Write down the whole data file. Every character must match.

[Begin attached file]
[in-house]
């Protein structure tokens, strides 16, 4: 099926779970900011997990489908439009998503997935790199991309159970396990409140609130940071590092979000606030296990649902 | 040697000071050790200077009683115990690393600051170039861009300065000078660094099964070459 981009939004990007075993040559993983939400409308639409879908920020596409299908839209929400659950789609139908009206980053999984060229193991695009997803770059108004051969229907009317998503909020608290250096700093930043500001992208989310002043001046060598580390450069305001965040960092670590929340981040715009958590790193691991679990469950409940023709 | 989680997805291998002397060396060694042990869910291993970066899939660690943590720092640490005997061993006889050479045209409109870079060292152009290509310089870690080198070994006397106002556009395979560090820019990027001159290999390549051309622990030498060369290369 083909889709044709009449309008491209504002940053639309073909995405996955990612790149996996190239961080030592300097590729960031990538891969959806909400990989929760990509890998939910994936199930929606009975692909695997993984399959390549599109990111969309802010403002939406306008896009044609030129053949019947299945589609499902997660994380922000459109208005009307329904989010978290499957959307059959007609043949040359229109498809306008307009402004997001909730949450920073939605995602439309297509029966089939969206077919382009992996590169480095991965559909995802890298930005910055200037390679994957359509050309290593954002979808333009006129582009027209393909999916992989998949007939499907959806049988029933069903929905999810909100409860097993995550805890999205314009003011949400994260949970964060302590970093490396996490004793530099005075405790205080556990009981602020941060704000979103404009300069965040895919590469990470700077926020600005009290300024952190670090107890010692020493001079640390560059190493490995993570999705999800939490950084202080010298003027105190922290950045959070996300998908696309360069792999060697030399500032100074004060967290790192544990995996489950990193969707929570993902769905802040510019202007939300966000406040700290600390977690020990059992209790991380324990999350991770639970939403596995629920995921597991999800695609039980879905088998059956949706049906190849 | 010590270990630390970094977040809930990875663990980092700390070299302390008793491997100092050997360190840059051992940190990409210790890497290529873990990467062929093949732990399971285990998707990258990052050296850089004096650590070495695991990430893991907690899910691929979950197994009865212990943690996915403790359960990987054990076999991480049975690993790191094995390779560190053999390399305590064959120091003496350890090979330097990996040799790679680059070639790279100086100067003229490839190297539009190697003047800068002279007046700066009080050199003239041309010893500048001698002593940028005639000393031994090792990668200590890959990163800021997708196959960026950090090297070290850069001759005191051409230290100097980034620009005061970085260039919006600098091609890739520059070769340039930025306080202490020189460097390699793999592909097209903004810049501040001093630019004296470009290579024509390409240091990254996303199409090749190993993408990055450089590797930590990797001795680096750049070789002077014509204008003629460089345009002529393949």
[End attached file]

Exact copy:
[in-house]
């Protein structure tokens, strides 16, 4: 099926779970900011997990489908439009998503997935790199991309159970396990409140609130940071590092979000606030296990649902 | 040697000071050790200077009683115990690393600051170039861009300065000078660094099964070459 981009939004990007075993040559993983939400409308639409879908920020596409299908839209929400659950789609139908009206980053999984060229193991695009997803770059108004051969229907009317998503909020608290250096700093930043500001992208989310002043001046060598580390450069305001965040960092670590929340981040715009958590790193691991679990469950409940023709 | 989680997805291998002397060396060694042990869910291993970066899939660690943590720092640490005997061993006889050479045209409109870079060292152009290509310089870690080198070994006397106002556009395979560090820019990027001159290999390549051309622990030498060369290369 083909889709044709009449309008491209504002940053639309073909995405996955990612790149996996190239961080030592300097590729960031990538891969959806909400990989929760990509890998939910994936199930929606009975692909695997993984399959390549599109990111969309802010403002939406306008896009044609030129053949019947299945589609499902997660994380922000459109208005009307329904989010978290499957959307059959007609043949040359229109498809306008307009402004997001909730949450920073939605995602439309297509029966089939969206077919382009992996590169480095991965559909995802890298930005910055200037390679994957359509050309290593954002979808333009006129582009027209393909999916992989998949007939499907959806049988029933069903929905999810909100409860097993995550805890999205314009003011949400994260949970964060302590970093490396996490004793530099005075405790205080556990009981602020941060704000979103404009300069965040895919590469990470700077926020600005009290300024952190670090107890010692020493001079640390560059190493490995993570999705999800939490950084202080010298003027105190922290950045959070996300998908696309360069792999060697030399500032100074004060967290790192544990995996489950990193969707929570993902769905802040510019202007939300966000406040700290600390977690020990059992209790991380324990999350991770639970939403596995629920995921597991999800695609039980879905088998059956949706049906190849 | 010590270990630390970094977040809930990875663990980092700390070299302390008793491997100092050997360190840059051992940190990409210790890497290529873990990467062929093949732990399971285990998707990258990052050296850089004096650590070495695991990430893991907690899910691929979950197994009865212990943690996915403790359960990987054990076999991480049975690993790191094995390779560190053999390399305590064959120091003496350890090979330097990996040799790679680059070639790279100086100067003229490839190297539009190697003047800068002279007046700066009080050199003239041309010893500048001698002593940028005639000393031994090792990668200590890959990163800021997708196959960026950090090297070290850069001759005191051409230290100097980034620009005061970085260039919006600098091609890739520059070769340039930025306080202490020189460097390699793999592909097209903004810049501040001093630019004296470009290579024509390409240091990254996303199409090749190993993408990055450089590797930590990797001795680096750049070789002077014509204008003629460089345009002529393949």